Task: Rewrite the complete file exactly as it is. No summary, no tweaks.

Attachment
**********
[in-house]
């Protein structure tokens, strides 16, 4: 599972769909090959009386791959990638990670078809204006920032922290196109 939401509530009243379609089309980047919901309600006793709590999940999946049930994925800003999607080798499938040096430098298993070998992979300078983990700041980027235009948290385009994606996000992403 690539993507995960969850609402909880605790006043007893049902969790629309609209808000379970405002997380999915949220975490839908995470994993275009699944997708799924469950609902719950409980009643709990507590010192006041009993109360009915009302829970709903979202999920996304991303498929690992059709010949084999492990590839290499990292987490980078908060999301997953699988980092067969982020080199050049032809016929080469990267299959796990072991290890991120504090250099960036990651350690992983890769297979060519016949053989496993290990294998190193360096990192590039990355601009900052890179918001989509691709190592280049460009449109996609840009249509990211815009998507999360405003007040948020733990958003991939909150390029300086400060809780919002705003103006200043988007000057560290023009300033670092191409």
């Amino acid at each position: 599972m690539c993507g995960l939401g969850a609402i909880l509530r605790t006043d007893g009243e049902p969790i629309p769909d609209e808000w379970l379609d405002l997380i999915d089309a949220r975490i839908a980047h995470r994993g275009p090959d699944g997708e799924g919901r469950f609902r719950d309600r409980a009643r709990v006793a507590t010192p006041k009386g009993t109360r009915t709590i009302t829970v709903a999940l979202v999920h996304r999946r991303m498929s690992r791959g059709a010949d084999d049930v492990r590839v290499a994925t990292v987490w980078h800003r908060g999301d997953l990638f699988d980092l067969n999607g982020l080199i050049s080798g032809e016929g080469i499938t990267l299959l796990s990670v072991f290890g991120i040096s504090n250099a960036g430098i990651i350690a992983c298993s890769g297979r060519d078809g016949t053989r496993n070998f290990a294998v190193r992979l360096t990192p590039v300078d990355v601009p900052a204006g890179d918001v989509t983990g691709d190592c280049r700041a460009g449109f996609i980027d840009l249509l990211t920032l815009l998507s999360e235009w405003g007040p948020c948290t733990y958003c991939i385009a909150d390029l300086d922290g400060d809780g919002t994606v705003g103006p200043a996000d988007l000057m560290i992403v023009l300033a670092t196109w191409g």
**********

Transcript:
[in-house]
């Protein structure tokens, strides 16, 4: 599972769909090959009386791959990638990670078809204006920032922290196109 939401509530009243379609089309980047919901309600006793709590999940999946049930994925800003999607080798499938040096430098298993070998992979300078983990700041980027235009948290385009994606996000992403 690539993507995960969850609402909880605790006043007893049902969790629309609209808000379970405002997380999915949220975490839908995470994993275009699944997708799924469950609902719950409980009643709990507590010192006041009993109360009915009302829970709903979202999920996304991303498929690992059709010949084999492990590839290499990292987490980078908060999301997953699988980092067969982020080199050049032809016929080469990267299959796990072991290890991120504090250099960036990651350690992983890769297979060519016949053989496993290990294998190193360096990192590039990355601009900052890179918001989509691709190592280049460009449109996609840009249509990211815009998507999360405003007040948020733990958003991939909150390029300086400060809780919002705003103006200043988007000057560290023009300033670092191409």
């Amino acid at each position: 599972m690539c993507g995960l939401g969850a609402i909880l509530r605790t006043d007893g009243e049902p969790i629309p769909d609209e808000w379970l379609d405002l997380i999915d089309a949220r975490i839908a980047h995470r994993g275009p090959d699944g997708e799924g919901r469950f609902r719950d309600r409980a009643r709990v006793a507590t010192p006041k009386g009993t109360r009915t709590i009302t829970v709903a999940l979202v999920h996304r999946r991303m498929s690992r791959g059709a010949d084999d049930v492990r590839v290499a994925t990292v987490w980078h800003r908060g999301d997953l990638f699988d980092l067969n999607g982020l080199i050049s080798g032809e016929g080469i499938t990267l299959l796990s990670v072991f290890g991120i040096s504090n250099a960036g430098i990651i350690a992983c298993s890769g297979r060519d078809g016949t053989r496993n070998f290990a294998v190193r992979l360096t990192p590039v300078d990355v601009p900052a204006g890179d918001v989509t983990g691709d190592c280049r700041a460009g449109f996609i980027d840009l249509l990211t920032l815009l998507s999360e235009w405003g007040p948020c948290t733990y958003c991939i385009a909150d390029l300086d922290g400060d809780g919002t994606v705003g103006p200043a996000d988007l000057m560290i992403v023009l300033a670092t196109w191409g």